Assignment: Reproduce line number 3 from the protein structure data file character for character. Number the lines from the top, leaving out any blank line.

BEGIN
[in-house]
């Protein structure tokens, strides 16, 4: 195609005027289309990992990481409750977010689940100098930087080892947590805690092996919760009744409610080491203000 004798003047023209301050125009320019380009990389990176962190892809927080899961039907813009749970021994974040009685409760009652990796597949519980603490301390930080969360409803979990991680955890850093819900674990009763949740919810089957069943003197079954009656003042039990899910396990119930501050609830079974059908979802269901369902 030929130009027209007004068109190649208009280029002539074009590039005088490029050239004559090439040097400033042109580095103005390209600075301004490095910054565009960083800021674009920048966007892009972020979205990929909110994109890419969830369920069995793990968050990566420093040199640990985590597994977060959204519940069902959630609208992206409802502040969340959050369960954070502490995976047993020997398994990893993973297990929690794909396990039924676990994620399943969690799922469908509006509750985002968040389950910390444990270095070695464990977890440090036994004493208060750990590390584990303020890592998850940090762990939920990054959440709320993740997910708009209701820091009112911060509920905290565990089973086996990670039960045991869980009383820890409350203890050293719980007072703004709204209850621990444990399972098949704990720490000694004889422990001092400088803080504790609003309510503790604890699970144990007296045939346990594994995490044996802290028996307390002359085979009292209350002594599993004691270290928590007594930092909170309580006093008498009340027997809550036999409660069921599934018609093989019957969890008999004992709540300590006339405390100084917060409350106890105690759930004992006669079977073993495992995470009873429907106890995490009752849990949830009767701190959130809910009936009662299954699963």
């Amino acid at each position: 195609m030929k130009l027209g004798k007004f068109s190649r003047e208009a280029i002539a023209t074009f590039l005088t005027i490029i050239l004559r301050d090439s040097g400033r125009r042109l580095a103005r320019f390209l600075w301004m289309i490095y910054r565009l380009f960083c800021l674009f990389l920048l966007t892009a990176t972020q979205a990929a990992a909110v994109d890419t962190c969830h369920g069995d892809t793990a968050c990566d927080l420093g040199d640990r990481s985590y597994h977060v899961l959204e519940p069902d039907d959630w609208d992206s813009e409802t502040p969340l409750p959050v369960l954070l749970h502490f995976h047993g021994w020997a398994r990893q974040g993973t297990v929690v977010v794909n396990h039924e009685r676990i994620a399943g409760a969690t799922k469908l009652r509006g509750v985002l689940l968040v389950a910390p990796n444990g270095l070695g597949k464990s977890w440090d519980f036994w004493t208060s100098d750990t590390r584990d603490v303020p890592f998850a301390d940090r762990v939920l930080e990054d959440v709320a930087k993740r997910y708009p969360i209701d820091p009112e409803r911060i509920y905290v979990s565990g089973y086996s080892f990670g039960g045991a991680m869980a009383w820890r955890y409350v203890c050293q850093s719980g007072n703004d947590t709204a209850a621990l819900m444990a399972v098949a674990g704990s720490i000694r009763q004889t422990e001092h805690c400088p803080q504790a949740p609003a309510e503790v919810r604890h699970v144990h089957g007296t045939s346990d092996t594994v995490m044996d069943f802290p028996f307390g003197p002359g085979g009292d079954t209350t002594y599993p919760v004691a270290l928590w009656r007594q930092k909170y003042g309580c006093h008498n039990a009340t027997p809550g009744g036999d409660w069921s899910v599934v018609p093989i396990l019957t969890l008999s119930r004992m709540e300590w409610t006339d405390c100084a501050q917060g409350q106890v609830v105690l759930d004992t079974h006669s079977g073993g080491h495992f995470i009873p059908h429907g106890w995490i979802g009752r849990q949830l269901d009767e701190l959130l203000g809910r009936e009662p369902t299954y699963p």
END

């Amino acid at each position: 195609m030929k130009l027209g004798k007004f068109s190649r003047e208009a280029i002539a023209t074009f590039l005088t005027i490029i050239l004559r301050d090439s040097g400033r125009r042109l580095a103005r320019f390209l600075w301004m289309i490095y910054r565009l380009f960083c800021l674009f990389l920048l966007t892009a990176t972020q979205a990929a990992a909110v994109d890419t962190c969830h369920g069995d892809t793990a968050c990566d927080l420093g040199d640990r990481s985590y597994h977060v899961l959204e519940p069902d039907d959630w609208d992206s813009e409802t502040p969340l409750p959050v369960l954070l749970h502490f995976h047993g021994w020997a398994r990893q974040g993973t297990v929690v977010v794909n396990h039924e009685r676990i994620a399943g409760a969690t799922k469908l009652r509006g509750v985002l689940l968040v389950a910390p990796n444990g270095l070695g597949k464990s977890w440090d519980f036994w004493t208060s100098d750990t590390r584990d603490v303020p890592f998850a301390d940090r762990v939920l930080e990054d959440v709320a930087k993740r997910y708009p969360i209701d820091p009112e409803r911060i509920y905290v979990s565990g089973y086996s080892f990670g039960g045991a991680m869980a009383w820890r955890y409350v203890c050293q850093s719980g007072n703004d947590t709204a209850a621990l819900m444990a399972v098949a674990g704990s720490i000694r009763q004889t422990e001092h805690c400088p803080q504790a949740p609003a309510e503790v919810r604890h699970v144990h089957g007296t045939s346990d092996t594994v995490m044996d069943f802290p028996f307390g003197p002359g085979g009292d079954t209350t002594y599993p919760v004691a270290l928590w009656r007594q930092k909170y003042g309580c006093h008498n039990a009340t027997p809550g009744g036999d409660w069921s899910v599934v018609p093989i396990l019957t969890l008999s119930r004992m709540e300590w409610t006339d405390c100084a501050q917060g409350q106890v609830v105690l759930d004992t079974h006669s079977g073993g080491h495992f995470i009873p059908h429907g106890w995490i979802g009752r849990q949830l269901d009767e701190l959130l203000g809910r009936e009662p369902t299954y699963p």